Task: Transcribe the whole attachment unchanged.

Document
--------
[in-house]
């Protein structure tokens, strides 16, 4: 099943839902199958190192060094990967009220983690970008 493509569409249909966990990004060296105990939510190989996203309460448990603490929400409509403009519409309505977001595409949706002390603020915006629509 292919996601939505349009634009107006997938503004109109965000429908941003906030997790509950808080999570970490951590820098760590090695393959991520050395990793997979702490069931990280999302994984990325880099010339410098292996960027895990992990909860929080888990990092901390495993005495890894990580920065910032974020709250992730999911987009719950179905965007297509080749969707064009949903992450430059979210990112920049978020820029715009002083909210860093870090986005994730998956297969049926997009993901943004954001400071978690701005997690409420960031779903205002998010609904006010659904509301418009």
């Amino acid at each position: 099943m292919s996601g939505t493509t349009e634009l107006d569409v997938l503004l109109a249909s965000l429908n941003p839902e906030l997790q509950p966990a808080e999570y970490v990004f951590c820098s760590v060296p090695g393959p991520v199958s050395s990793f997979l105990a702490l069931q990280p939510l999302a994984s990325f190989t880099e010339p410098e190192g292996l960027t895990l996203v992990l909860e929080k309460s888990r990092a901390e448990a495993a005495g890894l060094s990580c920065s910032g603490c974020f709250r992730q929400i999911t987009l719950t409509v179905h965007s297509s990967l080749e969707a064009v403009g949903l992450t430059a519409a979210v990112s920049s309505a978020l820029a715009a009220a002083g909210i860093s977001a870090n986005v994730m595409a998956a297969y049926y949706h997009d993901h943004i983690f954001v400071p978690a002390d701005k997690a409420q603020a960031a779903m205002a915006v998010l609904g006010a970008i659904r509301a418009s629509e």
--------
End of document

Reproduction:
[in-house]
């Protein structure tokens, strides 16, 4: 099943839902199958190192060094990967009220983690970008 493509569409249909966990990004060296105990939510190989996203309460448990603490929400409509403009519409309505977001595409949706002390603020915006629509 292919996601939505349009634009107006997938503004109109965000429908941003906030997790509950808080999570970490951590820098760590090695393959991520050395990793997979702490069931990280999302994984990325880099010339410098292996960027895990992990909860929080888990990092901390495993005495890894990580920065910032974020709250992730999911987009719950179905965007297509080749969707064009949903992450430059979210990112920049978020820029715009002083909210860093870090986005994730998956297969049926997009993901943004954001400071978690701005997690409420960031779903205002998010609904006010659904509301418009």
């Amino acid at each position: 099943m292919s996601g939505t493509t349009e634009l107006d569409v997938l503004l109109a249909s965000l429908n941003p839902e906030l997790q509950p966990a808080e999570y970490v990004f951590c820098s760590v060296p090695g393959p991520v199958s050395s990793f997979l105990a702490l069931q990280p939510l999302a994984s990325f190989t880099e010339p410098e190192g292996l960027t895990l996203v992990l909860e929080k309460s888990r990092a901390e448990a495993a005495g890894l060094s990580c920065s910032g603490c974020f709250r992730q929400i999911t987009l719950t409509v179905h965007s297509s990967l080749e969707a064009v403009g949903l992450t430059a519409a979210v990112s920049s309505a978020l820029a715009a009220a002083g909210i860093s977001a870090n986005v994730m595409a998956a297969y049926y949706h997009d993901h943004i983690f954001v400071p978690a002390d701005k997690a409420q603020a960031a779903m205002a915006v998010l609904g006010a970008i659904r509301a418009s629509e």